On single pitch climbs with bolted anchors, a simple quickdraw anchor usually works well. Clip a draw to each bolt of the anchor (you can clip directly to the bolt or to a link on a chain). Make sure the two quickdraws hang at the same level. Then, clip the rope into the two draws so the gates are opposite and opposing.
Sometimes, you’ll need to set up a more complex anchor. This is common if you’re at an area where top roping is possible without leading. In that case, the anchor bolts are likely over the edge of the cliff so they can be accessed from above. To set up an anchor like this, you’ll need the right gear: some locking carabiners, cordelette, and slings will usually be sufficient.
It’s also good to know a few knots for building anchors like this. A couple to learn include a figure eight on a bite and a clove hitch.
Another important skill you’ll need to start rock climbing outdoors is cleaning anchors. When you’re climbing indoors and you get to the top of the climb, you simply come down. But outdoors, you need to clean the anchor.
Let’s say you’re top roping the climb, and you’re the last person who’s going to do it. When you get to the top, you need to collect all the personal gear that your group has been using (i.e. the quickdraws that are at the anchor).
To do this, you’ll usually clip into the anchor with a personal anchor system (PAS). It’s a good idea to never depend on only one bolt. So, if you clip your PAS into the chain on one anchor bolt, you can clip a quickdraw into the other bolt (and your belay loop).
Next, weight your PAS to make sure that your setup is secure and communicate that you are “in direct” to your belayer. They should give you slack, and you can pull up some rope (8 feet or so) and tie an overhand on a bite. Clip this bite to an extra draw on your harness in case you drop the rope. Then, untie your figure eight knot and remove the quickdraws that were being used for the anchor.
Thread the rope through the rings on the bottom of the chains on the anchor bolts. Pull quite a bit of rope through, re-tie a figure eight and tie back into the rope. Then, untie your overhand on a bite and have your belayer take up all the slack. Weight the climbing rope, and then remove your PAS and the quickdraw that was connecting you to the other bolt. You should have cleaned all the personal gear from the anchor at this point, and your belayer can lower you to the ground.
Most outdoor climbers learn to rappel at some point. Rappelling is a way of lowering oneself off a fixed anchor. Instead of having your belayer lower you after cleaning an anchor, sometimes you may choose to rappel.
Rappelling puts less wear on the anchors than lowering does, so if the anchors are in a high-traffic location or in a place where anchors are not replaced often, you may want to rappel. If the anchors you’re lowering off are at all suspect, rappelling can be a safer choice since it puts less pressure on the fixed gear.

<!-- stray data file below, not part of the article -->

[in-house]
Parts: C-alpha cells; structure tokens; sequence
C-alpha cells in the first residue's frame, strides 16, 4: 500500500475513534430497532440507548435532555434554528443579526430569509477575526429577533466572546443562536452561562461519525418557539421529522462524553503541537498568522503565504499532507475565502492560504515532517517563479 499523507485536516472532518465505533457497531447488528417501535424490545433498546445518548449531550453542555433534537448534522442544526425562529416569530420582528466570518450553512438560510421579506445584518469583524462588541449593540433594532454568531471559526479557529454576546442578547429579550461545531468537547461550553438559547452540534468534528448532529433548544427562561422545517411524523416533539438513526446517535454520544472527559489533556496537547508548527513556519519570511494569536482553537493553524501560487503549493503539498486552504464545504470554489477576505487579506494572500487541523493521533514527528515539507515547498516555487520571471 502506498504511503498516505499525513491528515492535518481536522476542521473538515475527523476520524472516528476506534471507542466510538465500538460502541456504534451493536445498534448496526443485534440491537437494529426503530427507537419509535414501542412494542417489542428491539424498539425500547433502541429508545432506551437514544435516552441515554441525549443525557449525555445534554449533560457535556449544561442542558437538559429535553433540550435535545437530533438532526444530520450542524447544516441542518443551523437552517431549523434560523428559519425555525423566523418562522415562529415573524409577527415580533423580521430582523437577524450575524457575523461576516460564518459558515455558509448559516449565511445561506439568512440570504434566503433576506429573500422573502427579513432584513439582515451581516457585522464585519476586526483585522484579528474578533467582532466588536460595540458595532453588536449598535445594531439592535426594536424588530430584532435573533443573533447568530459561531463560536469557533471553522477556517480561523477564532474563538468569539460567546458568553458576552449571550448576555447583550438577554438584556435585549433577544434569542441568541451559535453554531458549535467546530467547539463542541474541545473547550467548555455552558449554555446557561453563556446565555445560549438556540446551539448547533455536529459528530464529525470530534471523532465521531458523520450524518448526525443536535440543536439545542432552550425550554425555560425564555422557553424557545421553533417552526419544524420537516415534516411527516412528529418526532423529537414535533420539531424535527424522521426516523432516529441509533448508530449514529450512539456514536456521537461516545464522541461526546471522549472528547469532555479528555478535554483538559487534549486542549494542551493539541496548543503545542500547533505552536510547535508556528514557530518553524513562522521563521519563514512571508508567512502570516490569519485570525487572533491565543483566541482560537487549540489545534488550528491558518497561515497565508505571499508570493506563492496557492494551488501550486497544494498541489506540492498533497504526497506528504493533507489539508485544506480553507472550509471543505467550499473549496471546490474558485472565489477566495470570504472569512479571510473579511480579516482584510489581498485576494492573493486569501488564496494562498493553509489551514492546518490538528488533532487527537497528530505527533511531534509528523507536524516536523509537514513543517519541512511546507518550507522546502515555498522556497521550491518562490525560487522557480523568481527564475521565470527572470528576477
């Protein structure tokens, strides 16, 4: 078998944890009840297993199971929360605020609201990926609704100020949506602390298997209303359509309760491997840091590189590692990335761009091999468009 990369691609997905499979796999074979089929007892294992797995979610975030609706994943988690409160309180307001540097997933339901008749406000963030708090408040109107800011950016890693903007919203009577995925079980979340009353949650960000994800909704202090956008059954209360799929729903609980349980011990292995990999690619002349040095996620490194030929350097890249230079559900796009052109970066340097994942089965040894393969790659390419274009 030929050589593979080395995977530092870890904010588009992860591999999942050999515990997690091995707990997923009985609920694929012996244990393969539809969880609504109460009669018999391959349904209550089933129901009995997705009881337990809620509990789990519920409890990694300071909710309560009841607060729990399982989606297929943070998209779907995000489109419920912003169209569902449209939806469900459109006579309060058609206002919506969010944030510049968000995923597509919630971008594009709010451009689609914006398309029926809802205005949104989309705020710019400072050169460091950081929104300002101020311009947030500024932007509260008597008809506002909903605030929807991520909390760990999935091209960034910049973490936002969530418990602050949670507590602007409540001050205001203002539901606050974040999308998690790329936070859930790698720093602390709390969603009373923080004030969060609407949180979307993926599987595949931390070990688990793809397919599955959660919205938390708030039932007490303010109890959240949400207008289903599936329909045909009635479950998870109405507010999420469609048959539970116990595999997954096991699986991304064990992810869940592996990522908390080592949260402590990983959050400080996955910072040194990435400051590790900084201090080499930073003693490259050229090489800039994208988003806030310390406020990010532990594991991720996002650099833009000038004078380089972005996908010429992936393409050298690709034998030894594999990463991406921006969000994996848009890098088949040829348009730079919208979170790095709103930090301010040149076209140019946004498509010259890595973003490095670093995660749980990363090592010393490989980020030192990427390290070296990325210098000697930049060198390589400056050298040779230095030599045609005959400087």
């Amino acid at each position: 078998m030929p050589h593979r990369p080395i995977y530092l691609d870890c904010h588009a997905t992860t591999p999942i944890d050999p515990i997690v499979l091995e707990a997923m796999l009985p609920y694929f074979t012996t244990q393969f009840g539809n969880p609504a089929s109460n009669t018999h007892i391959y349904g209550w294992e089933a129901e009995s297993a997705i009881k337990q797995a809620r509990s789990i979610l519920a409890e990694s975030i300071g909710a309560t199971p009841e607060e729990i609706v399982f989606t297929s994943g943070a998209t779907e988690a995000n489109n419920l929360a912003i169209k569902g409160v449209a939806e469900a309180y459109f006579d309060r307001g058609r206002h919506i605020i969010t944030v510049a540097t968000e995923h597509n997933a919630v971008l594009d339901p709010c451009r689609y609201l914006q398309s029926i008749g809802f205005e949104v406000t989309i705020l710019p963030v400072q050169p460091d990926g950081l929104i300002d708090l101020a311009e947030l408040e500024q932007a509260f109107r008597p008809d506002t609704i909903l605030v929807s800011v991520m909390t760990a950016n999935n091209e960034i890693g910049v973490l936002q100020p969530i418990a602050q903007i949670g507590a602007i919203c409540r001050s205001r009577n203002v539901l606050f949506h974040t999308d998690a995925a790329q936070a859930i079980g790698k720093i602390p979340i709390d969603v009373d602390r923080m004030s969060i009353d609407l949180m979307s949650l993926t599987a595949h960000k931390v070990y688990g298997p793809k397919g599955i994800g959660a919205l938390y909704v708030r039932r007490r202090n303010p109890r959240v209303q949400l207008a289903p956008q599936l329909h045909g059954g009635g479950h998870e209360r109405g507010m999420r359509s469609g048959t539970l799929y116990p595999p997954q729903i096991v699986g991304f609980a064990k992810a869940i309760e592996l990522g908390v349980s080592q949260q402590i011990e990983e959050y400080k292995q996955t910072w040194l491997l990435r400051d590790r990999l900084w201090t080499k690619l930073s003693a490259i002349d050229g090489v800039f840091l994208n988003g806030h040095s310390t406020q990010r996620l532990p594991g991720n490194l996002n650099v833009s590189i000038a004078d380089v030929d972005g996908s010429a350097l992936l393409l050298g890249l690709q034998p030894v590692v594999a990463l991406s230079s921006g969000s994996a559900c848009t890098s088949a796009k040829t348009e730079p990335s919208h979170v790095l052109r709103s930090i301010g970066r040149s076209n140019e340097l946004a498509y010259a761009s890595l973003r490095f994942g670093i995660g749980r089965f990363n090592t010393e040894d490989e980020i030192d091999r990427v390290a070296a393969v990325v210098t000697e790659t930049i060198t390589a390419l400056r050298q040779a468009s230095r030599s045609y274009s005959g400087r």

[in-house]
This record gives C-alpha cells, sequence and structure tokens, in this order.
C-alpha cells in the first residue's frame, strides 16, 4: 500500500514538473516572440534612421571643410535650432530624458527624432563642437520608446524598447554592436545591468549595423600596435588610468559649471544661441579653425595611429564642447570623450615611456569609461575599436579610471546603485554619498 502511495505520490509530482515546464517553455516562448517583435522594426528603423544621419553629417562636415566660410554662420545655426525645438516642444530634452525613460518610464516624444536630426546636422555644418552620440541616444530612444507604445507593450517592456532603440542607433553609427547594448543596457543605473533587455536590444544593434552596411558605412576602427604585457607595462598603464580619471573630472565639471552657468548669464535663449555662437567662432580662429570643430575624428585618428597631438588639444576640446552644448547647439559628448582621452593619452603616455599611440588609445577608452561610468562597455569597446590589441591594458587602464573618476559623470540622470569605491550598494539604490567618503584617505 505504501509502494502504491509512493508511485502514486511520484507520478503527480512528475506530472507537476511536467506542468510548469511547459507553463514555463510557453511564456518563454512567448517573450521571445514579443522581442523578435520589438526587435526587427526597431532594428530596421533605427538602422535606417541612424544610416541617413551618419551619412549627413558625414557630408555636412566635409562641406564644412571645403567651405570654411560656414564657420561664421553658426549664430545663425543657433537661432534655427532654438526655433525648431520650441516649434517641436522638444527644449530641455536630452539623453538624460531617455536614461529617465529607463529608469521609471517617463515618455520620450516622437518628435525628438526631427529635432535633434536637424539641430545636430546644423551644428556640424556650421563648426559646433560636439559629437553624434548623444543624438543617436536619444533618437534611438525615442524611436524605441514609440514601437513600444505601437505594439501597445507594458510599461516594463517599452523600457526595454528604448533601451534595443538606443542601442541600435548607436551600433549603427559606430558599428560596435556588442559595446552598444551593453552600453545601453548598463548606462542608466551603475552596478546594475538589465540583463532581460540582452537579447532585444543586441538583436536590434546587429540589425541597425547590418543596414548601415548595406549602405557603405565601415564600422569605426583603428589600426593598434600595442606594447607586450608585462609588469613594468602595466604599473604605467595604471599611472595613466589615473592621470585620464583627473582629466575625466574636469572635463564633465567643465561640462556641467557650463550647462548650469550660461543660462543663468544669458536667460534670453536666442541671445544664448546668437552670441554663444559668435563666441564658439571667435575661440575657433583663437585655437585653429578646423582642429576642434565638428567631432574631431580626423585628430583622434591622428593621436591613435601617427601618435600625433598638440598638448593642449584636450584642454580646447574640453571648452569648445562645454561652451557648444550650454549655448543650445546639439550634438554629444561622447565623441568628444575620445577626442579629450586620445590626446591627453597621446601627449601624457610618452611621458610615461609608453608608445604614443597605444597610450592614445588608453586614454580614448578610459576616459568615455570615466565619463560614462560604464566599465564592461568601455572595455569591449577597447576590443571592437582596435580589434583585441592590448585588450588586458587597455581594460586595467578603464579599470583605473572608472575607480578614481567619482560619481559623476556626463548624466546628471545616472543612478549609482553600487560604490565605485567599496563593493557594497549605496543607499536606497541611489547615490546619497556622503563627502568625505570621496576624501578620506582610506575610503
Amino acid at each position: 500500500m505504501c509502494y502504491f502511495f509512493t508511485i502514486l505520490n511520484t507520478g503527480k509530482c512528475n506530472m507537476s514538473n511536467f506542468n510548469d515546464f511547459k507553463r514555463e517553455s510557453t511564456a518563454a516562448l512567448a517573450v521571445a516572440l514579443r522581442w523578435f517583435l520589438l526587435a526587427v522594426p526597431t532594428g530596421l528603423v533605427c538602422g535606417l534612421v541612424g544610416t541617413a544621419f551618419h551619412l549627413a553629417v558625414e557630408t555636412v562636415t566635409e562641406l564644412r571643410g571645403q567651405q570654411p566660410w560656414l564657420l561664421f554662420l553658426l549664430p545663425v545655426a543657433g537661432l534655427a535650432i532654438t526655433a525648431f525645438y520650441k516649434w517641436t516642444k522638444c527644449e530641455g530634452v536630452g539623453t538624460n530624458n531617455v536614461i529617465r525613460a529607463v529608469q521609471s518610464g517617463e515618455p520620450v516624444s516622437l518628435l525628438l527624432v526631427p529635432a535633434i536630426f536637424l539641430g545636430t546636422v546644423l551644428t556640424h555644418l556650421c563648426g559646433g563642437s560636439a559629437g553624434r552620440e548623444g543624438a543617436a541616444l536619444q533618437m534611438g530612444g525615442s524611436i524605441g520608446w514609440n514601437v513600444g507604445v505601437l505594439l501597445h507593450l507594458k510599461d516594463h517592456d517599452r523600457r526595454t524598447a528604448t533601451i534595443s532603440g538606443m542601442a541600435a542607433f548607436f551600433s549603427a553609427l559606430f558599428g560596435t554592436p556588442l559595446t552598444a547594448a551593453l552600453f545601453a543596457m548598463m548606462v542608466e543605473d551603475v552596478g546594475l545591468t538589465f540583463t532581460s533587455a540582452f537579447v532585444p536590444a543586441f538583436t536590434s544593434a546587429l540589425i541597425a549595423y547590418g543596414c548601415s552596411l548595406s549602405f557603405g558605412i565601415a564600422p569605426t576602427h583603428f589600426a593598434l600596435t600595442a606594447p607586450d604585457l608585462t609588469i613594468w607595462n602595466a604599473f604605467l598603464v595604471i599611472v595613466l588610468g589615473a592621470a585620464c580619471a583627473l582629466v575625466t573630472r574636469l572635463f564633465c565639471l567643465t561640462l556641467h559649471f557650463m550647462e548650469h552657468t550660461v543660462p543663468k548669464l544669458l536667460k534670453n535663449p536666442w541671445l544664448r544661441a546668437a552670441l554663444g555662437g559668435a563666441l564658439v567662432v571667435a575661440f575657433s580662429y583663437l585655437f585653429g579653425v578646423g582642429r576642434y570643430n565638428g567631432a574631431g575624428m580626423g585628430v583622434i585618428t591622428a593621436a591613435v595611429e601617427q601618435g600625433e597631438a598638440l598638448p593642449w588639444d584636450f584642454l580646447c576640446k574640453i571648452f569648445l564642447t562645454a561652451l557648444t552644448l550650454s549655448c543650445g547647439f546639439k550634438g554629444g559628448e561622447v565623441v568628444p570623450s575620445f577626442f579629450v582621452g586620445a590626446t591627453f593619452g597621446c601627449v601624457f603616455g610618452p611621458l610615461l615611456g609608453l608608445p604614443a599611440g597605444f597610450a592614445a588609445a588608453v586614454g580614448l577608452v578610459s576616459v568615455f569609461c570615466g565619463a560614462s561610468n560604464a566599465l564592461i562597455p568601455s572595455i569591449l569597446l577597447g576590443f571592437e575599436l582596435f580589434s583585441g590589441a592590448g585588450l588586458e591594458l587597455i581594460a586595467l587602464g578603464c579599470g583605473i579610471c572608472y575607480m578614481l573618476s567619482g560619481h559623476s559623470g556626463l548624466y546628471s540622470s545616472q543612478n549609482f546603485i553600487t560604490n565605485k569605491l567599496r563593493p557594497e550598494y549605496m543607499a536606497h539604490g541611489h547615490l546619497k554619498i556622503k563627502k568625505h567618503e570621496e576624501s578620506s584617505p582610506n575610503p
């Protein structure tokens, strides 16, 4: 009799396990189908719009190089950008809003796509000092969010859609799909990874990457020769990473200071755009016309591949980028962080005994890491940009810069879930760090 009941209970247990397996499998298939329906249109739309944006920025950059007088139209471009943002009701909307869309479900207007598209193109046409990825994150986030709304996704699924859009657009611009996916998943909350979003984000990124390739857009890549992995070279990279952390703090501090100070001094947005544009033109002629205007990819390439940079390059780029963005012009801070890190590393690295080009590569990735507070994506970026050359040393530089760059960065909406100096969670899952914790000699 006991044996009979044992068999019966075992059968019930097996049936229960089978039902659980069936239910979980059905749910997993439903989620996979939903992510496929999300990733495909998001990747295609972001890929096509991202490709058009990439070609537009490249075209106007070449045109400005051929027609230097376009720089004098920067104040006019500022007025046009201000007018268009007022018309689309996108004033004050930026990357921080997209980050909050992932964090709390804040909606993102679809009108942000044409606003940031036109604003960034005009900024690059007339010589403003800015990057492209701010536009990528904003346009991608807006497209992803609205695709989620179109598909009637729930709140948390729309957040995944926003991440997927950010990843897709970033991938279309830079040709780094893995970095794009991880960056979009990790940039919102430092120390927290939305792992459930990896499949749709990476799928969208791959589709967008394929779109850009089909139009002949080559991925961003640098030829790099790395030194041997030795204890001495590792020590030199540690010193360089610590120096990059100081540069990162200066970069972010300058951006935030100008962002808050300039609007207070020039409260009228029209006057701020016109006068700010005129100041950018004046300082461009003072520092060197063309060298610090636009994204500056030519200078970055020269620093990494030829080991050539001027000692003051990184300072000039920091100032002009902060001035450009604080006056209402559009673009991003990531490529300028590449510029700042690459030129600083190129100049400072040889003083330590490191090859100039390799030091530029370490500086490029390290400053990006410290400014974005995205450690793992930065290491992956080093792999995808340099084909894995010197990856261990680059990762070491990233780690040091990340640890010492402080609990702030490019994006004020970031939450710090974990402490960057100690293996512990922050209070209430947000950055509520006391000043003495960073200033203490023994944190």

To rappel, you’ll need a device such as an ATC. Check out options such as this Black Diamond ATC– it’s affordable, easy to use, and can also be used as a belay device. Clip your ATC to your belay loop with a locking carabiner. Thread the rope through the chains and pull it until the midpoint is right at the anchor. You’ll also need to tie ends in both ends of your rope to ensure you don’t rappel off the ends of your rope.
Then, unclip your ATC and load both strands of rope into it. ATCs are usually marked to show your where the brake strand and the climber strand should go. The climber strand is the one that goes to the anchor, while the brake strand is the one the goes to the ground. After loading your ATC, clip it back onto your belay loop and lock the carabiner. Weight your ATC before removing your PAS, and you can then slowly feed slack into the ATC to lower yourself. Always keep a hand on the brake strands while rappelling! It’s a good idea to back up your ATC with a prusik.
There’s a lot to think about if you want to begin rock climbing outdoors. If you feel confused about any of the skills or processes, it could be a good idea to seek proper instruction from a guiding company or class.
When you start climbing on real rock, it will likely feel quite a bit harder than the gym. Unless you’re a very experienced climber that has been gym climbing for a few years, plan to start by doing very easy climbs so you can build confidence. When outdoor climbing, you have to find your own way up the rock instead of having clearly marked plastic holds!
One piece of climbing etiquette to keep in mind when you’re climbing real rock is to wipe off tick marks when you’re done with a route. Many people find it helpful to tick certain holds with chalk when climbing outdoors so you can know which holds to use on your next try. When you’re done with the route, you should wipe these marks off so other climbers can attempt without them.
Another piece of advice is to consider your climbing shoes carefully! The shoes that work well for you in the gym may not perform as well when you are climbing outside. For outdoor climbing, choose rock shoes that are stiff and can stand well on small edges, such as the Tarantulaces.
Other Types of Climbing
There are other types of outdoor rock climbing, but they’re probably not the best place to start if you’re new. This includes multi pitch climbing, trad climbing, and aid climbing. As you have more and more outdoor climbing experiences, you can work towards these more advanced types of climbing.
It can be hard to know how to approach outdoor climbing! It’s definitely more technically advanced than indoor climbing, but with the information in this article you should be a step closer to beginning your journey of climbing outside.